Victor Moses: Out of luck
Ever wondered exactly why the Carling Cup exists? Neither have I, really, but it’s interesting to learn England’s League Cup was created as a midweek competition for teams with floodlit grounds. It may seem a gimmicky premise, but these days there’s a Europa League spot up for grabs so you can’t really label it a Mickey Mouse Cup, as it was known for so many years.
A quick look at Latics’ previous games in this competition revealed a distinct pattern: three home games against teams in lower leagues, three wins. Only the Hartlepool tie could be termed comfortable, however, so luck of the draw was certainly on our side. This changed in a moment when we got Arsenal in the Quarters, but hey, at least we were pretty much guaranteed to be put out by a Premier League team now, sparing us the shame of a giant killing. If such a thing could ever exist in the Carling, for which only the top four divisions are eligible.
So how would Martinez treat this trip to London? With an important Premier League game against Stoke imminent, would he succumb to temptation and rest his star men, or play his full strength team and give it a right good go? Past experience would have suggested the former, and I wasn’t at all surprised Bob decided on exactly that. A loss on Saturday, as I alluded to the other day, would stick us right in the swamp again.
Antolin Alcaraz, returning from a one-game ban, was paired with Steve Caldwell at the back, whilst Watson, McArthur and Thomas were all handed starts. Mauro Boselli, who scored in his last Carling Cup outing against Swansea, was preferred to Franco Di Santo up front, which would seem to suggest the Ten Million Dollar Man is below his fellow countryman in the pecking order, at least for the moment. Victor Moses was also given a chance after a long string of substitute appearances, and not before time I’d say. Al Habsi, Gohouri, Figueroa and Stam completed a vastly rejigged Latics line-up.
Arsenal would have the game’s first opportunity just one minute into the first half through Nicklas Bendtner, who came close with a header just past Al Habsi’s right hand post.
A lively-looking Victor Moses created Latics’ first chance on 8 minutes, and promised to cause Arsenal a few problems around their own penalty area. This was almost immediately followed, however, by a spell of Arsenal pressure with play camped in the Wigan half, the home side winning a series of free kicks in advanced positions and starting to get some shots in on Al Habsi’s goal.
This pressure came to a head on 27 minutes when Carlos Vela, free of the Latics defence, found himself one on one with the opposition keeper. He would only succeed in putting the ball wide, though, and Arsenal’s frustration continued.
Antolin Alcaraz inadvertently gave the Gunners a 42nd minute lead
Wigan’s attack were similarly irritated, unable to make any inroads. They weren’t helped by an injury to Victor Moses, who seemed to fall over his own feet and fall on his arm, ending his evening out at the Emirates after 38 minutes. Gordon Bennett.
Arsenal had the ball in Latics’ net –via Antolin Alcaraz– on 42 minutes as Wigan’s fortunes took another turn for the worse. The visitors came close to striking back within a minute or two as Mauro Boselli almost forced the ball over Szczesny’s goal line, but no such luck would be forthcoming.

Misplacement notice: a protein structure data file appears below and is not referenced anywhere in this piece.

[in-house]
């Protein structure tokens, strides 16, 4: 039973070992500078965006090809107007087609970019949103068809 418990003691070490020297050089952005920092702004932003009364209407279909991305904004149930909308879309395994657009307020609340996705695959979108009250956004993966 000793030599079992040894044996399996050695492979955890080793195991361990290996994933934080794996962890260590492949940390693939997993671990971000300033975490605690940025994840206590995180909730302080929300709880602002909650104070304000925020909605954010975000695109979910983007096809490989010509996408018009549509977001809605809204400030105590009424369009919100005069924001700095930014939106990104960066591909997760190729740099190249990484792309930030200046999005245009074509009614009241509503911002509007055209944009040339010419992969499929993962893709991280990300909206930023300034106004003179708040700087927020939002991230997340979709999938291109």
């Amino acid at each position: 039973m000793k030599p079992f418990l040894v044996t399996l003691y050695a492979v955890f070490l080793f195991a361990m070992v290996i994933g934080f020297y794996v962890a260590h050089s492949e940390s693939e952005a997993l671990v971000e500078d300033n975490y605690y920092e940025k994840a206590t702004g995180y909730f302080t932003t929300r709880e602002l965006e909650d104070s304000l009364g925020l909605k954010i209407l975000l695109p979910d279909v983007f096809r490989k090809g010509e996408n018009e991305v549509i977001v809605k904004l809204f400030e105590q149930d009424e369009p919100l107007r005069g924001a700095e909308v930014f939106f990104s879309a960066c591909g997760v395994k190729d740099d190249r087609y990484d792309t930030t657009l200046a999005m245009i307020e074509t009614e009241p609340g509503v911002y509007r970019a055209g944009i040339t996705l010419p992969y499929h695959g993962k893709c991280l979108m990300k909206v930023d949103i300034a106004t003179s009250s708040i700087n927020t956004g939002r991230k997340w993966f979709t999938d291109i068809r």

At half time, 1–0 Arsenal was a fair reflection of the action so far with the Gunners certainly having the better of things, and as more news of Moses’ injury began to filter through, it was all becoming as grim as the London weather. Hopefully it’s not as bad as it seems and Victor’s back sooner rather than later, because he deserves at the very least a Premier League start. After all, Gary Caldwell might be back for this weekend’s clash with the Potters, and they initially thought he’d be out for months.
The next twenty minutes went perfectly for Arsenal. They didn’t manage to score, but never looked like conceding and always threatened. In fact, it wasn’t long before they did double their lead through Bendtner. As is usual in this situation, you felt the game was all but over and it wouldn’t be long before the inevitable Latics collapse, a lingering threat that’s become all too prevalent in recent years.
Although Wigan tried to come back at their hosts, very little would prove the slightest bit effective. The perfect opportunity, then, to give a reserve player or two a run-out in the first team. Indeed, Callum McManaman would replace Ronnie Stam on 79, and in his brief foray into top-level football actually made some impression – or at least as much as many of his fellow Laticsmen.
The last ten minutes became a training ground-style exercise in damage limitation in more ways than one, with the weather becoming increasingly difficult to deal with. A night to forget for sure, but I’m certain we will and very quickly too. Yeah, it’s usually the case with the Carling Cup – unless you actually go on to win the thing outright, in which case there’s a slight chance you might remember something from the campaign.
All in all, it has been a jolly cup run spoiled by the eventual need to compete with the big boys. Boo! We knew it would come at some point, but boo nevertheless! It would have been nice to make some more progress, but we all know the league is what we should be focusing on this season; winning the Carling doesn’t earn you a place in Prem for 2011. Besides, if we keep losing players to injuries at this rate we may well be forced to forfeit our 3rd Round FA Cup tie at the beginning of January.